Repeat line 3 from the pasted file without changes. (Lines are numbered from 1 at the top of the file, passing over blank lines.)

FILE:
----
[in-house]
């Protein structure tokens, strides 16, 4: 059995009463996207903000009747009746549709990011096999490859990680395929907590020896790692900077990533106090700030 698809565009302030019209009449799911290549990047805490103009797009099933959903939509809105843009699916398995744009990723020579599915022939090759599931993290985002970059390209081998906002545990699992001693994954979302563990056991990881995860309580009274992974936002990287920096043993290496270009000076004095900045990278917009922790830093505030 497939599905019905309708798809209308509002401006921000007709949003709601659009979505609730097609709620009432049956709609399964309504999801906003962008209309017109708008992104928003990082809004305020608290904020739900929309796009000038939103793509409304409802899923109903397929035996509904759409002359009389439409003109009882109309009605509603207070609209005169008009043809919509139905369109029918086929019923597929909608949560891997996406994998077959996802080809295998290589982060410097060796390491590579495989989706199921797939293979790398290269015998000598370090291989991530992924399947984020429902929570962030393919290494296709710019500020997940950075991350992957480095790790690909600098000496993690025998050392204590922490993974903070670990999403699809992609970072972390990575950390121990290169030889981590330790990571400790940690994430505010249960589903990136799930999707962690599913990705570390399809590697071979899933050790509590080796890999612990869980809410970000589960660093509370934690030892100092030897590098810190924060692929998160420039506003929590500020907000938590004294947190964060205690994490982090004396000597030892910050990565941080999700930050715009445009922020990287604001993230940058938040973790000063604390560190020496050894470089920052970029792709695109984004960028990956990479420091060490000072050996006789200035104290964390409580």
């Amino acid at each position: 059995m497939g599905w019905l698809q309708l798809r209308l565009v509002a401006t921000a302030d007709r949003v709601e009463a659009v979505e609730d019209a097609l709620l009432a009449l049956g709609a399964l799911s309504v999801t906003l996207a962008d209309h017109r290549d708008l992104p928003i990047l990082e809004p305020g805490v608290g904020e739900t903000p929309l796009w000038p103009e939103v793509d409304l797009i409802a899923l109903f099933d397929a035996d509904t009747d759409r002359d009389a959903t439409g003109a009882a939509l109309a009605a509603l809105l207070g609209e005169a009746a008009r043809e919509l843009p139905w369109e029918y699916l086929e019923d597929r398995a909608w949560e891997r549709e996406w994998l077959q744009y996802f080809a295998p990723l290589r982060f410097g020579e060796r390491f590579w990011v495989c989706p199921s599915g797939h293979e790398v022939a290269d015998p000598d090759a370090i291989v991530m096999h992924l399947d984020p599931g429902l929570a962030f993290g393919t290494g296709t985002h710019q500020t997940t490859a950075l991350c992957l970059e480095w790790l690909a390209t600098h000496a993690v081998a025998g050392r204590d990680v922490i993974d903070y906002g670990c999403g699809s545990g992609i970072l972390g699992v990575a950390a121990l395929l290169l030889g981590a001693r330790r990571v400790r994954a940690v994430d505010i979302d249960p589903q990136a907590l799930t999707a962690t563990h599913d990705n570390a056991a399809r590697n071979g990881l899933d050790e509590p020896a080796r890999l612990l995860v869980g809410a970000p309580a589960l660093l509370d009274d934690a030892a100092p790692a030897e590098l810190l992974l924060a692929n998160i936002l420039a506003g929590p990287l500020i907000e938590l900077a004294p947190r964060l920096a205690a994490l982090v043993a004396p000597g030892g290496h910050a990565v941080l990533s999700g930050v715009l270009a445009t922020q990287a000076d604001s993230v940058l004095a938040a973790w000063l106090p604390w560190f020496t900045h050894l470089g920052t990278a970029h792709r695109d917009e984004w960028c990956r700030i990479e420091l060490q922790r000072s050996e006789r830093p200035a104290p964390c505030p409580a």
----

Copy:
């Amino acid at each position: 059995m497939g599905w019905l698809q309708l798809r209308l565009v509002a401006t921000a302030d007709r949003v709601e009463a659009v979505e609730d019209a097609l709620l009432a009449l049956g709609a399964l799911s309504v999801t906003l996207a962008d209309h017109r290549d708008l992104p928003i990047l990082e809004p305020g805490v608290g904020e739900t903000p929309l796009w000038p103009e939103v793509d409304l797009i409802a899923l109903f099933d397929a035996d509904t009747d759409r002359d009389a959903t439409g003109a009882a939509l109309a009605a509603l809105l207070g609209e005169a009746a008009r043809e919509l843009p139905w369109e029918y699916l086929e019923d597929r398995a909608w949560e891997r549709e996406w994998l077959q744009y996802f080809a295998p990723l290589r982060f410097g020579e060796r390491f590579w990011v495989c989706p199921s599915g797939h293979e790398v022939a290269d015998p000598d090759a370090i291989v991530m096999h992924l399947d984020p599931g429902l929570a962030f993290g393919t290494g296709t985002h710019q500020t997940t490859a950075l991350c992957l970059e480095w790790l690909a390209t600098h000496a993690v081998a025998g050392r204590d990680v922490i993974d903070y906002g670990c999403g699809s545990g992609i970072l972390g699992v990575a950390a121990l395929l290169l030889g981590a001693r330790r990571v400790r994954a940690v994430d505010i979302d249960p589903q990136a907590l799930t999707a962690t563990h599913d990705n570390a056991a399809r590697n071979g990881l899933d050790e509590p020896a080796r890999l612990l995860v869980g809410a970000p309580a589960l660093l509370d009274d934690a030892a100092p790692a030897e590098l810190l992974l924060a692929n998160i936002l420039a506003g929590p990287l500020i907000e938590l900077a004294p947190r964060l920096a205690a994490l982090v043993a004396p000597g030892g290496h910050a990565v941080l990533s999700g930050v715009l270009a445009t922020q990287a000076d604001s993230v940058l004095a938040a973790w000063l106090p604390w560190f020496t900045h050894l470089g920052t990278a970029h792709r695109d917009e984004w960028c990956r700030i990479e420091l060490q922790r000072s050996e006789r830093p200035a104290p964390c505030p409580a």